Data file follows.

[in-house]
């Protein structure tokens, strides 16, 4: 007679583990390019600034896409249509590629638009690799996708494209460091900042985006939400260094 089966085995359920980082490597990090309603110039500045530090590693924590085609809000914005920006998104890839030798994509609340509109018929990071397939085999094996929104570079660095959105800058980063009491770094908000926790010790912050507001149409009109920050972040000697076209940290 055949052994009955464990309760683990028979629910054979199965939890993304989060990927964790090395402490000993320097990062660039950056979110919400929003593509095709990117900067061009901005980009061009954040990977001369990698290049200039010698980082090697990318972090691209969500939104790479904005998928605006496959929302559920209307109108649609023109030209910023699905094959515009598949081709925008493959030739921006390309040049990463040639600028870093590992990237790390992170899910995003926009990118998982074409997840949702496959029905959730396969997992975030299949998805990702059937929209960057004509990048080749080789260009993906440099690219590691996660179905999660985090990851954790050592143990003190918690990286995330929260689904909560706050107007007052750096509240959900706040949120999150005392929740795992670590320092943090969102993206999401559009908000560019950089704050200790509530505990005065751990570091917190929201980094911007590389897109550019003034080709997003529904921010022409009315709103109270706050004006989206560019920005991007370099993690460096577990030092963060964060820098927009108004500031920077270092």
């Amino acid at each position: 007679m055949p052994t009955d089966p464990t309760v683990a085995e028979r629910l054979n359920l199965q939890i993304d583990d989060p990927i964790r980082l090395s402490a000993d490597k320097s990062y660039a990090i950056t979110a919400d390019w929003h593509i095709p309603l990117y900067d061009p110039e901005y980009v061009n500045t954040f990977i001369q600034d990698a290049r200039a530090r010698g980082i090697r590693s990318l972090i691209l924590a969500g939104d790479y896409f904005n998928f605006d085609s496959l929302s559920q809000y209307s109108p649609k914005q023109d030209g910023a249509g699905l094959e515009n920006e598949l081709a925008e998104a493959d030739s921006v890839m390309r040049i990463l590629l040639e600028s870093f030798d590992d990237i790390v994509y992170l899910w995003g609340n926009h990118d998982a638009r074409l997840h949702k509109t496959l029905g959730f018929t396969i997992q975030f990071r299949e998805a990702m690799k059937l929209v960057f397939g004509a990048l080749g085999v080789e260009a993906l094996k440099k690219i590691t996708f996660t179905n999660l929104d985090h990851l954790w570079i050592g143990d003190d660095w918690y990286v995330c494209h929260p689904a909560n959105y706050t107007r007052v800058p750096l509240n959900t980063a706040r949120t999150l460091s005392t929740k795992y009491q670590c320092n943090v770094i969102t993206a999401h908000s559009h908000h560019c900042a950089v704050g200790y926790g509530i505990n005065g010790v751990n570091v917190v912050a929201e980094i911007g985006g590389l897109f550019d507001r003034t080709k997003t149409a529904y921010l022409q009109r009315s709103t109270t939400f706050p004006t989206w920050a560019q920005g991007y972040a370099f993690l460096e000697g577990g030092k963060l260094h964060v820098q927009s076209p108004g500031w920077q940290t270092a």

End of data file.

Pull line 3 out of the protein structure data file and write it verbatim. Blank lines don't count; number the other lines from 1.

């Amino acid at each position: 007679m055949p052994t009955d089966p464990t309760v683990a085995e028979r629910l054979n359920l199965q939890i993304d583990d989060p990927i964790r980082l090395s402490a000993d490597k320097s990062y660039a990090i950056t979110a919400d390019w929003h593509i095709p309603l990117y900067d061009p110039e901005y980009v061009n500045t954040f990977i001369q600034d990698a290049r200039a530090r010698g980082i090697r590693s990318l972090i691209l924590a969500g939104d790479y896409f904005n998928f605006d085609s496959l929302s559920q809000y209307s109108p649609k914005q023109d030209g910023a249509g699905l094959e515009n920006e598949l081709a925008e998104a493959d030739s921006v890839m390309r040049i990463l590629l040639e600028s870093f030798d590992d990237i790390v994509y992170l899910w995003g609340n926009h990118d998982a638009r074409l997840h949702k509109t496959l029905g959730f018929t396969i997992q975030f990071r299949e998805a990702m690799k059937l929209v960057f397939g004509a990048l080749g085999v080789e260009a993906l094996k440099k690219i590691t996708f996660t179905n999660l929104d985090h990851l954790w570079i050592g143990d003190d660095w918690y990286v995330c494209h929260p689904a909560n959105y706050t107007r007052v800058p750096l509240n959900t980063a706040r949120t999150l460091s005392t929740k795992y009491q670590c320092n943090v770094i969102t993206a999401h908000s559009h908000h560019c900042a950089v704050g200790y926790g509530i505990n005065g010790v751990n570091v917190v912050a929201e980094i911007g985006g590389l897109f550019d507001r003034t080709k997003t149409a529904y921010l022409q009109r009315s709103t109270t939400f706050p004006t989206w920050a560019q920005g991007y972040a370099f993690l460096e000697g577990g030092k963060l260094h964060v820098q927009s076209p108004g500031w920077q940290t270092a």